Great Tip for Revision Lessons

Double GCSE lessons all of a sudden become much longer when its revision time; both for pupils and teachers. This year I have, thanks to other people’s suggestions, stumbled upon a TOP TIP for getting pupils to work more enthusiastically and work for longer.

 

In between topics or tasks give your pupils sweets.

 

They will love you and then after a couple of minutes will restart the next bit of your lesson with renewed energy and vigour.

 

This article is not in anyway sponsored by the processed sugar industry.

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Revision and Solo Part 2

I taught this lesson to both my 2 Y10 classes this week. One of the groups has abilities ranging from FFT D band grades of E to A* and the other from C to A. They are all taking a module of their Geography GCSE in a month’s time that is worth 37.5% of the whole of their AQA syllabus A GCSE in Geography. Both groups are therefore a mixture of pupils taking higher and foundation papers. I am very fortunate to be teaching at a school primarily made up of well motivated pupils; it is a secondary modern 11-16 Girls school.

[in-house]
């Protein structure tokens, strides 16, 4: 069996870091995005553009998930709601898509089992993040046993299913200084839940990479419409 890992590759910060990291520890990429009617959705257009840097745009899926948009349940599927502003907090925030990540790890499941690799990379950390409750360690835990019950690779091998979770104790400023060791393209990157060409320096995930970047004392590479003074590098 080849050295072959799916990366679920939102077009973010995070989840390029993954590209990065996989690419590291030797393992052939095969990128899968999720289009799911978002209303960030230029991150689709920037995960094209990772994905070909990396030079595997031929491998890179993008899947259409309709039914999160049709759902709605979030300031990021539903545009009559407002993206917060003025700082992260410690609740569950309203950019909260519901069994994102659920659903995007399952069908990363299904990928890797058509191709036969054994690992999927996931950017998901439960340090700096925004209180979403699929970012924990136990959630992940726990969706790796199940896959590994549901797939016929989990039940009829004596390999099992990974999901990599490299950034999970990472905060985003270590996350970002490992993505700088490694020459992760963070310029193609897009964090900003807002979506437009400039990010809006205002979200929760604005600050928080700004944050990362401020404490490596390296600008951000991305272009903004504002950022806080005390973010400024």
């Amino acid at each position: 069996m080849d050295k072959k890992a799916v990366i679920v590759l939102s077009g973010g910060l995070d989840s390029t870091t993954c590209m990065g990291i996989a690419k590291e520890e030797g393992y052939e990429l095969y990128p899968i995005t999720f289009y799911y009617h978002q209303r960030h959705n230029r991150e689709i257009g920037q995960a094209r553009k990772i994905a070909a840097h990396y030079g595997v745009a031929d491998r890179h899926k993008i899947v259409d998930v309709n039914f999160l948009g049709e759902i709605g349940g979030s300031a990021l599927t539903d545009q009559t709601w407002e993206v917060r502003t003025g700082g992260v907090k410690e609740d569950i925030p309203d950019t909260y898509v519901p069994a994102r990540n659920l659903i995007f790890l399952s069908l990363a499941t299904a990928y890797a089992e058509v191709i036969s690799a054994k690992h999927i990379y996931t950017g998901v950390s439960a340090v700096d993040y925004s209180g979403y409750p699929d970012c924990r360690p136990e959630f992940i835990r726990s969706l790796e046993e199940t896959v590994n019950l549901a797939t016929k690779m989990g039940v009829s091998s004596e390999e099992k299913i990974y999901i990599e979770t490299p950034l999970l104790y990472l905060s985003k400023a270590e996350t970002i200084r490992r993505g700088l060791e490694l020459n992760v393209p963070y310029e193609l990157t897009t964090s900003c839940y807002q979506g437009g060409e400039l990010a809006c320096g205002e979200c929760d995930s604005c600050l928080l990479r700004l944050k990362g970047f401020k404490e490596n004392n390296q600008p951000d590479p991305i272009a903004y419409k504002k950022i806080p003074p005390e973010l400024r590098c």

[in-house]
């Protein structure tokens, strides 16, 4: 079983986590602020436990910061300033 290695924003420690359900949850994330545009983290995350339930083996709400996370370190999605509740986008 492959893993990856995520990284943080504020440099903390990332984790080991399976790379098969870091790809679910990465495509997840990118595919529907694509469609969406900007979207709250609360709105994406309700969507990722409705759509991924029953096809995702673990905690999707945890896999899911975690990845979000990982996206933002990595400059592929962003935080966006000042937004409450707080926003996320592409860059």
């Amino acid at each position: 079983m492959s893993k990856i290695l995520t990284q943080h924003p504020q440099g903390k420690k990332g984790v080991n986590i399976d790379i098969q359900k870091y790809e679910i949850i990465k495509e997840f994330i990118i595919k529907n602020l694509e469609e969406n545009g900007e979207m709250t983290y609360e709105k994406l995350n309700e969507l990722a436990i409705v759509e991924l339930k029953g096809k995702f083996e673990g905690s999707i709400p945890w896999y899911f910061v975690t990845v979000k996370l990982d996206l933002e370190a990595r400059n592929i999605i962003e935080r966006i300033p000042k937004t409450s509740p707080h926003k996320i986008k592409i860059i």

I took some advice from @learningspy and decided to try using hexagons to follow up my revision work from last week. The credit for this revision ¬†lesson comes from tweets of his and others I have read. I must admit that there aren’t any original ideas here. Only the arrangement is mine ūüôā

Here is the powerpoint I showed that has the lesson instructions on. The written description below refers primarily to slide 5 onwards. 1-4 only give the context of the lesson

The idea is simple.

  1. I reminded them of the differentiated SOLO-based and exam-grade-linked targets I introduced last lesson.
  2. I gave everyone in the class 1 of 4 case studies to revise